Syrian National Army
An armoured vehicle carries members of the "Syrian National Army", an alliance of Turkey-backed rebel groups
Any peace talks with militants holed up in the last pockets of resistance in Idlib have nothing to do with human rights - instead, they amount to a capitulation, the Russian foreign minister has said in a swipe at US proposals.

Sergey Lavrov made the stark comments as intense fighting rages in Idlib province, controlled by Hayat Tahrir al-Sham, an Al-Qaeda franchise previously known as Al-Nusra. Some UN members tend to "justify the atrocities of radical and terrorist groups," the foreign minister told a UN Human Rights Council meeting on Tuesday.

It is difficult to explain "exhortations about the possibility of peace agreements being made with the thugs as it takes place when the situation in Idlib is discussed," he noted.

Therefore, talking about a ceasefire with terrorists is nothing but "surrendering to terrorists, or even encouraging their activities," which is a gross violation of UN Security Council decisions, Lavrov stated.

The minister didn't name names in Tuesday's speech, but a day prior, he needled James Jeffrey, the US special representative, criticizing him for trying to whitewash Hayat Tahrir al-Sham members. The American official told a press briefing earlier this month that he had not seen the group - referred to as terrorists by the UN and the US itself - "planning or carrying out international terrorism attacks."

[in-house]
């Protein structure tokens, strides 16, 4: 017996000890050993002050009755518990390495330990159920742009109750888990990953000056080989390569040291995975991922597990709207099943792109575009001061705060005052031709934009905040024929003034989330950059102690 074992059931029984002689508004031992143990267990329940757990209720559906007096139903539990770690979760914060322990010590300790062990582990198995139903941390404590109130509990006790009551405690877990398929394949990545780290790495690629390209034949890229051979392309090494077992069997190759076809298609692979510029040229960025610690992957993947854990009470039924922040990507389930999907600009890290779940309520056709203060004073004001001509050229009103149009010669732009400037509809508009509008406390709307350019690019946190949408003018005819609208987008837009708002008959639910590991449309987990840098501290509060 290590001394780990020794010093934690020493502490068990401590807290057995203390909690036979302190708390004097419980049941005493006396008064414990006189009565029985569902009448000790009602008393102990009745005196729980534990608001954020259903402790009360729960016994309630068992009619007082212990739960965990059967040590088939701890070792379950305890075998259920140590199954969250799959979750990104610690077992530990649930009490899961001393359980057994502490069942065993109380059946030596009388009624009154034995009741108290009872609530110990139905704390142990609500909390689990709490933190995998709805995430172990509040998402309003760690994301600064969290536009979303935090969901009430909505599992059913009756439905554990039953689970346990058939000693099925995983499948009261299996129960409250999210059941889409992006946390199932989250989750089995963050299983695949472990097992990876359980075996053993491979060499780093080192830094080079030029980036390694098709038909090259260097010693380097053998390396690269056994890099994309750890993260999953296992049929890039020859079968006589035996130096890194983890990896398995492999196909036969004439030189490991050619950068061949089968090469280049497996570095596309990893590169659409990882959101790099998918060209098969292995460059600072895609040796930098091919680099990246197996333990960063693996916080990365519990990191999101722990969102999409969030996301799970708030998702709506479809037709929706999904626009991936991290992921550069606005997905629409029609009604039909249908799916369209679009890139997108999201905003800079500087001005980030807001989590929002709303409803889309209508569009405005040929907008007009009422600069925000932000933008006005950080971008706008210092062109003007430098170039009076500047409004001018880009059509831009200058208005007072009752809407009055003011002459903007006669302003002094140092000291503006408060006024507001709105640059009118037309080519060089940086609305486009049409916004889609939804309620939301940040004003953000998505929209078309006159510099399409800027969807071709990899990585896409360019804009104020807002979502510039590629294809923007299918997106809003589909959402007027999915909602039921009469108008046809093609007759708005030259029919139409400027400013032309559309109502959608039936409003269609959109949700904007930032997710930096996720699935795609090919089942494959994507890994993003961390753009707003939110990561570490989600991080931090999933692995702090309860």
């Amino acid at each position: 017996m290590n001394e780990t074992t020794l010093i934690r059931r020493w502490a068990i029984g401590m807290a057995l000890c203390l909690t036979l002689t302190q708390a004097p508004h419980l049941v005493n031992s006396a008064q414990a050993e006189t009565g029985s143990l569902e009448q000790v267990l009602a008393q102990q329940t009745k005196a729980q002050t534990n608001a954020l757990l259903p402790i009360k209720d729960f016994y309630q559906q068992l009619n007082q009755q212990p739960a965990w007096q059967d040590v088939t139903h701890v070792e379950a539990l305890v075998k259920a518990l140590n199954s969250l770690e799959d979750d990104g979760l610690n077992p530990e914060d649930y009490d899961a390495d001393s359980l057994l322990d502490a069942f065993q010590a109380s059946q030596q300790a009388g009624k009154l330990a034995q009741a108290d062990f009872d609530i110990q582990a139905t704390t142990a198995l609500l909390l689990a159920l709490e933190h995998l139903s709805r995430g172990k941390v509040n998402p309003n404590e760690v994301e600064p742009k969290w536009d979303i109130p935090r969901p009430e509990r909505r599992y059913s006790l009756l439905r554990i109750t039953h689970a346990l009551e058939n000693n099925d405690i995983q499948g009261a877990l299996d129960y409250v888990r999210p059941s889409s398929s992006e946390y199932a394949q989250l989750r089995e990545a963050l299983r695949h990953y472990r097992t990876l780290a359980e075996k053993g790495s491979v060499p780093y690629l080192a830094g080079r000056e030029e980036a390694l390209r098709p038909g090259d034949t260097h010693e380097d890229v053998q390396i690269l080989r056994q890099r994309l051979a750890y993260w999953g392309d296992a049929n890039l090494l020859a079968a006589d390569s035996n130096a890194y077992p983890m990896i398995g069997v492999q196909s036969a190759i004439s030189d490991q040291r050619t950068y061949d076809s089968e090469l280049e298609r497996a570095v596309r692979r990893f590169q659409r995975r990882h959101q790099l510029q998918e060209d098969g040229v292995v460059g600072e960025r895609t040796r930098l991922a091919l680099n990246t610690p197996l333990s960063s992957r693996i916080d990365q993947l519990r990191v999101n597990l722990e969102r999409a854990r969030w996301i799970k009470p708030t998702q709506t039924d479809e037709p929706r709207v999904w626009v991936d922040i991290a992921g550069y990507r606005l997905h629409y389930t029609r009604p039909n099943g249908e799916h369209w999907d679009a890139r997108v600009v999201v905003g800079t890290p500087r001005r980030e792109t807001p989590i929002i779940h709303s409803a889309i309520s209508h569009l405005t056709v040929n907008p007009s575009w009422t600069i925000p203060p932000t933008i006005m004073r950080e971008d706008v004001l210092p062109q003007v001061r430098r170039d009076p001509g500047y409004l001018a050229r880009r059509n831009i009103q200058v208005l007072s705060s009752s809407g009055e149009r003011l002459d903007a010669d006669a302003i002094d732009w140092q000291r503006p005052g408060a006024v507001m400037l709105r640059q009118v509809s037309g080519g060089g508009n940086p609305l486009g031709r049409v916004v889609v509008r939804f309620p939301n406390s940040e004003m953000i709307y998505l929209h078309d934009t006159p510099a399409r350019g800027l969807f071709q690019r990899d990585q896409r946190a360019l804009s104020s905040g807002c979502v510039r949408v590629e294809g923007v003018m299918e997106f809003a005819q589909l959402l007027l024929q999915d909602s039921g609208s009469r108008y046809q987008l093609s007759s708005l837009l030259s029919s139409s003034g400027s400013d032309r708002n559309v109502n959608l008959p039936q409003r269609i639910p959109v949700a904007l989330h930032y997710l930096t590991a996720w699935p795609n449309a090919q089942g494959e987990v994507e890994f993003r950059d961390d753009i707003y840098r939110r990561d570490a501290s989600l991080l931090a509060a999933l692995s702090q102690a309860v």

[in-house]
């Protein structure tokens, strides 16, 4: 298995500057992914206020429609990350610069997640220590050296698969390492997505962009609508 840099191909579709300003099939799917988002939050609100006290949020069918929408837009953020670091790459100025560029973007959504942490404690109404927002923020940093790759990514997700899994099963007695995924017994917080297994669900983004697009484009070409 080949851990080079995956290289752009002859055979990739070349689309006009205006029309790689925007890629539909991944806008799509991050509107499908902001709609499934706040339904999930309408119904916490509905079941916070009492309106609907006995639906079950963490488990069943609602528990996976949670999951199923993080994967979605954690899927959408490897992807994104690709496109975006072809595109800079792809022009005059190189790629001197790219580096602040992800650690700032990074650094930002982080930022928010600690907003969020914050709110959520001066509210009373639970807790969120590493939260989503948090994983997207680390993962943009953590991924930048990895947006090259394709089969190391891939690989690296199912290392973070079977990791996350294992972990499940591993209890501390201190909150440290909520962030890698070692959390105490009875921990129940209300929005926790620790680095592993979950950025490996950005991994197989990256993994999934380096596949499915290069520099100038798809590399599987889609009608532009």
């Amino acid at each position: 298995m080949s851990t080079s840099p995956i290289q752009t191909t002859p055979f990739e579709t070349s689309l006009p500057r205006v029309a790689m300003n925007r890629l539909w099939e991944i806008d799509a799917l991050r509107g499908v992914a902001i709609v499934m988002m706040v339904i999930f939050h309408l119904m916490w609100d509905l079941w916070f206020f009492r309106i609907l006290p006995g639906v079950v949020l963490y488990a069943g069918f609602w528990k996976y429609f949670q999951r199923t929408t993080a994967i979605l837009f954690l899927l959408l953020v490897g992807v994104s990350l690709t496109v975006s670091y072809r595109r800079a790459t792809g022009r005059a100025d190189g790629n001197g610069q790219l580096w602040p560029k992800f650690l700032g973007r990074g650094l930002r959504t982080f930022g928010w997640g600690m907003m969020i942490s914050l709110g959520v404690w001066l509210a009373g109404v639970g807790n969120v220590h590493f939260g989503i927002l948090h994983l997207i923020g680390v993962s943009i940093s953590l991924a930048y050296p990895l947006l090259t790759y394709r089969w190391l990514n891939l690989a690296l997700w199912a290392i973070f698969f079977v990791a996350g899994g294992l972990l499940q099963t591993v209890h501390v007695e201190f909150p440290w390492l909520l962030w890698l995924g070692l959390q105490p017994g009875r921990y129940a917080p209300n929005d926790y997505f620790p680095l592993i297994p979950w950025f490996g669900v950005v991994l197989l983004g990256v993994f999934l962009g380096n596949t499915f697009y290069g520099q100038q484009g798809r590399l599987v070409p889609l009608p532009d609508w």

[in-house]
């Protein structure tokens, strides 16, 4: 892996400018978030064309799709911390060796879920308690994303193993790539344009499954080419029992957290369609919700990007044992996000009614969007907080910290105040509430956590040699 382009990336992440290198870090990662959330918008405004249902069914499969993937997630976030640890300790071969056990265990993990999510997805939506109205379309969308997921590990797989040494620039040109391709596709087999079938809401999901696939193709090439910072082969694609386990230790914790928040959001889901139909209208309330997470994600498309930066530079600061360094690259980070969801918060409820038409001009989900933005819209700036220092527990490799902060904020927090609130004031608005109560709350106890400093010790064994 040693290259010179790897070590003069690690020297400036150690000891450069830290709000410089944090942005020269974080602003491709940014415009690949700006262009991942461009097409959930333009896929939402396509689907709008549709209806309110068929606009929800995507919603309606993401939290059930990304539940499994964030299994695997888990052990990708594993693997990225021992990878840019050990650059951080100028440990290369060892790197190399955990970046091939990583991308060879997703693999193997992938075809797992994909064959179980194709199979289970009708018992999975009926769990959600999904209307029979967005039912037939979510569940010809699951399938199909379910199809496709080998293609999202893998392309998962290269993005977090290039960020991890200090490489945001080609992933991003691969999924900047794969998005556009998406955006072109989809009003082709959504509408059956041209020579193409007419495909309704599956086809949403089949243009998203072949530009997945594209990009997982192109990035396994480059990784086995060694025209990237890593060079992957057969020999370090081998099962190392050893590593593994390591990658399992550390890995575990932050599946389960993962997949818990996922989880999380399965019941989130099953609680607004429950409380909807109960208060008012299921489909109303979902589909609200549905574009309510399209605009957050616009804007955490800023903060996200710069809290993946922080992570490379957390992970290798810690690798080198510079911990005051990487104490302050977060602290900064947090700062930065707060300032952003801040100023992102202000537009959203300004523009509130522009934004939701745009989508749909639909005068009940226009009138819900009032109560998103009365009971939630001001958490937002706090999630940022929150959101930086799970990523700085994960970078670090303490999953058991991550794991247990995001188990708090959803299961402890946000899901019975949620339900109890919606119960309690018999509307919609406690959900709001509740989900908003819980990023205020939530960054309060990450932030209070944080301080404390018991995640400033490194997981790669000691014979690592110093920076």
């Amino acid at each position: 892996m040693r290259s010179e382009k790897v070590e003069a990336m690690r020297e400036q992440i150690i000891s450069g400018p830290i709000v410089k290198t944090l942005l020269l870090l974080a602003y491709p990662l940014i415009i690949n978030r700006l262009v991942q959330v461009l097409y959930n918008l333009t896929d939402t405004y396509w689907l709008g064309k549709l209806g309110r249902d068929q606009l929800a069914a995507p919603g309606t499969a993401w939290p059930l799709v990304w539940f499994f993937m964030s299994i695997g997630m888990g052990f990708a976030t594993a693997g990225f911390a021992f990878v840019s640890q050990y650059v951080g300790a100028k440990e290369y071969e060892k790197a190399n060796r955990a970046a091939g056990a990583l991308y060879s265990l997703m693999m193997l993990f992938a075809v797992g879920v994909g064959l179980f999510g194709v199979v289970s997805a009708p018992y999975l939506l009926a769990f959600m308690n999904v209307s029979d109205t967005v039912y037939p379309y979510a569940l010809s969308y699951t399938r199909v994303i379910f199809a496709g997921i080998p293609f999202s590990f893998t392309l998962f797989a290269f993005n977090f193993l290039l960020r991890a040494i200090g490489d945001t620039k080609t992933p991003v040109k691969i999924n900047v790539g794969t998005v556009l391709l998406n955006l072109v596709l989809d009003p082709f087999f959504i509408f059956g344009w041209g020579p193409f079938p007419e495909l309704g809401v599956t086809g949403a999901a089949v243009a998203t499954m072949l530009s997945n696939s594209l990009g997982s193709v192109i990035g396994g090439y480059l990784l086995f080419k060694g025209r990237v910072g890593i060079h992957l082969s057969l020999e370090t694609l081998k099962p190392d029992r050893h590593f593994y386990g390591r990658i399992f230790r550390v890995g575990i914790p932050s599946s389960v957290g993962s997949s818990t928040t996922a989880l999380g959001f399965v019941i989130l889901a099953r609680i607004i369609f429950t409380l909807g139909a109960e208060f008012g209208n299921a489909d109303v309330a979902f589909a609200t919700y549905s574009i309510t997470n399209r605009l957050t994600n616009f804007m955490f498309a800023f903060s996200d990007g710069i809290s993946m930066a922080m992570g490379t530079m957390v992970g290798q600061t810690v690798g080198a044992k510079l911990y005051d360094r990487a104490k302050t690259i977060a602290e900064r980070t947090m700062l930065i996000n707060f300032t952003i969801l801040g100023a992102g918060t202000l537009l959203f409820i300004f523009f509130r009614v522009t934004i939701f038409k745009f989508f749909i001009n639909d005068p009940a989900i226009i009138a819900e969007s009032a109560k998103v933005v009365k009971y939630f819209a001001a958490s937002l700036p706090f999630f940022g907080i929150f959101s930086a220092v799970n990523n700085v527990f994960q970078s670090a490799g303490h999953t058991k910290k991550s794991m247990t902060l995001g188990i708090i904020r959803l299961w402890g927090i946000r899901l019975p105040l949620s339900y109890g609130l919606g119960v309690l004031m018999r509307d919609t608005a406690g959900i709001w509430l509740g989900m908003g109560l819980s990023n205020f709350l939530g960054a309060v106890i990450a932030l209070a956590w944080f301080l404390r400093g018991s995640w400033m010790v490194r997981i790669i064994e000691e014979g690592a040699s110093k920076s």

Rejecting the proposal as "absolutely unacceptable," Lavrov said the truce can only be made in areas where terrorists aren't in charge; Moscow is now in talks with Turkey on the subject.

Hostilities in Idlib escalated in recent weeks, just as Syrian government forces made remarkable advances towards strategic locations in the province. The army has been fiercely fighting over the M4 highway, which links the cities of Aleppo and Latakia, facing resistance from Turkish-backed militants.

The Turkish presence in the area has led to a number of skirmishes with the Syrian military, with both sides using heavy weaponry and large-caliber cannons.

Last week, Turkish artillery pounded Syrian positions as militants launched a "major offensive" to retake lost ground. The barrage stopped only when Moscow contacted Ankara through a military hotline.

On the diplomatic front, Ankara locked horns with Russia, demanding that it pressure Damascus into ceasing its operation in Idlib. Moscow maintains that Turkey didn't live up to its promise to separate the 'moderate opposition' from the terrorists.

However, despite intensified contacts between presidents Vladimir Putin and Recep Tayyip Erdogan, the fighting in Idlib has not waned so far. The two leaders are expected to meet before the end of the month.